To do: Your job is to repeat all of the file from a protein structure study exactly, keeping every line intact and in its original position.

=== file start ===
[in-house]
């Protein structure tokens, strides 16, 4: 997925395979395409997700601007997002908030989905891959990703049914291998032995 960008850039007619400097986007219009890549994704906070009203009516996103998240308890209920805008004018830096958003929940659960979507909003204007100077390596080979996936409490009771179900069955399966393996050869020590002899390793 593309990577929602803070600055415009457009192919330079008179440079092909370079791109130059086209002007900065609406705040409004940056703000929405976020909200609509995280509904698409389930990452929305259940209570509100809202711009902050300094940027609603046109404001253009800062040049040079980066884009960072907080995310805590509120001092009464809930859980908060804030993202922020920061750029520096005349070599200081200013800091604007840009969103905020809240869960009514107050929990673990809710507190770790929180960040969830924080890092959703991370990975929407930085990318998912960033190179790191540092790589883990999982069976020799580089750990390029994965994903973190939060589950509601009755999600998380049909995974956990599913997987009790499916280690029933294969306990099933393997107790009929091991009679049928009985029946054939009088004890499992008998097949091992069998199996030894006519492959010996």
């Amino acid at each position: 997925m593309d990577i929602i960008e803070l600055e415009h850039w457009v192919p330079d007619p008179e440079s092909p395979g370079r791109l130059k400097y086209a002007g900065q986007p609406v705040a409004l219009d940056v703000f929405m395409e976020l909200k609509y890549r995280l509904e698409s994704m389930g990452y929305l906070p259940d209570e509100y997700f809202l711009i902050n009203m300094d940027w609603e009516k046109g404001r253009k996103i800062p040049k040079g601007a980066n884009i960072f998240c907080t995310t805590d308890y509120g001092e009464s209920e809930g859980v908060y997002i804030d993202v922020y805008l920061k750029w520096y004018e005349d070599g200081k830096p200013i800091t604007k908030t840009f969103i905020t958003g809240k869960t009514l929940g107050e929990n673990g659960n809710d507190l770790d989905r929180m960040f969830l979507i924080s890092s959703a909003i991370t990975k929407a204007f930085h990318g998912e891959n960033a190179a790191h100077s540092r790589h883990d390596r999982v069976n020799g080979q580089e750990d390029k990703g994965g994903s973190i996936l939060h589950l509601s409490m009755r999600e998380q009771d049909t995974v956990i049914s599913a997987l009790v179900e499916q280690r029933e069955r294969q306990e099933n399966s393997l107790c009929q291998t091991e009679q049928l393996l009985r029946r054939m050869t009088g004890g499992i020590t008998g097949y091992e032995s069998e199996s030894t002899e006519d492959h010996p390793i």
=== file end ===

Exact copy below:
[in-house]
């Protein structure tokens, strides 16, 4: 997925395979395409997700601007997002908030989905891959990703049914291998032995 960008850039007619400097986007219009890549994704906070009203009516996103998240308890209920805008004018830096958003929940659960979507909003204007100077390596080979996936409490009771179900069955399966393996050869020590002899390793 593309990577929602803070600055415009457009192919330079008179440079092909370079791109130059086209002007900065609406705040409004940056703000929405976020909200609509995280509904698409389930990452929305259940209570509100809202711009902050300094940027609603046109404001253009800062040049040079980066884009960072907080995310805590509120001092009464809930859980908060804030993202922020920061750029520096005349070599200081200013800091604007840009969103905020809240869960009514107050929990673990809710507190770790929180960040969830924080890092959703991370990975929407930085990318998912960033190179790191540092790589883990999982069976020799580089750990390029994965994903973190939060589950509601009755999600998380049909995974956990599913997987009790499916280690029933294969306990099933393997107790009929091991009679049928009985029946054939009088004890499992008998097949091992069998199996030894006519492959010996």
């Amino acid at each position: 997925m593309d990577i929602i960008e803070l600055e415009h850039w457009v192919p330079d007619p008179e440079s092909p395979g370079r791109l130059k400097y086209a002007g900065q986007p609406v705040a409004l219009d940056v703000f929405m395409e976020l909200k609509y890549r995280l509904e698409s994704m389930g990452y929305l906070p259940d209570e509100y997700f809202l711009i902050n009203m300094d940027w609603e009516k046109g404001r253009k996103i800062p040049k040079g601007a980066n884009i960072f998240c907080t995310t805590d308890y509120g001092e009464s209920e809930g859980v908060y997002i804030d993202v922020y805008l920061k750029w520096y004018e005349d070599g200081k830096p200013i800091t604007k908030t840009f969103i905020t958003g809240k869960t009514l929940g107050e929990n673990g659960n809710d507190l770790d989905r929180m960040f969830l979507i924080s890092s959703a909003i991370t990975k929407a204007f930085h990318g998912e891959n960033a190179a790191h100077s540092r790589h883990d390596r999982v069976n020799g080979q580089e750990d390029k990703g994965g994903s973190i996936l939060h589950l509601s409490m009755r999600e998380q009771d049909t995974v956990i049914s599913a997987l009790v179900e499916q280690r029933e069955r294969q306990e099933n399966s393997l107790c009929q291998t091991e009679q049928l393996l009985r029946r054939m050869t009088g004890g499992i020590t008998g097949y091992e032995s069998e199996s030894t002899e006519d492959h010996p390793i």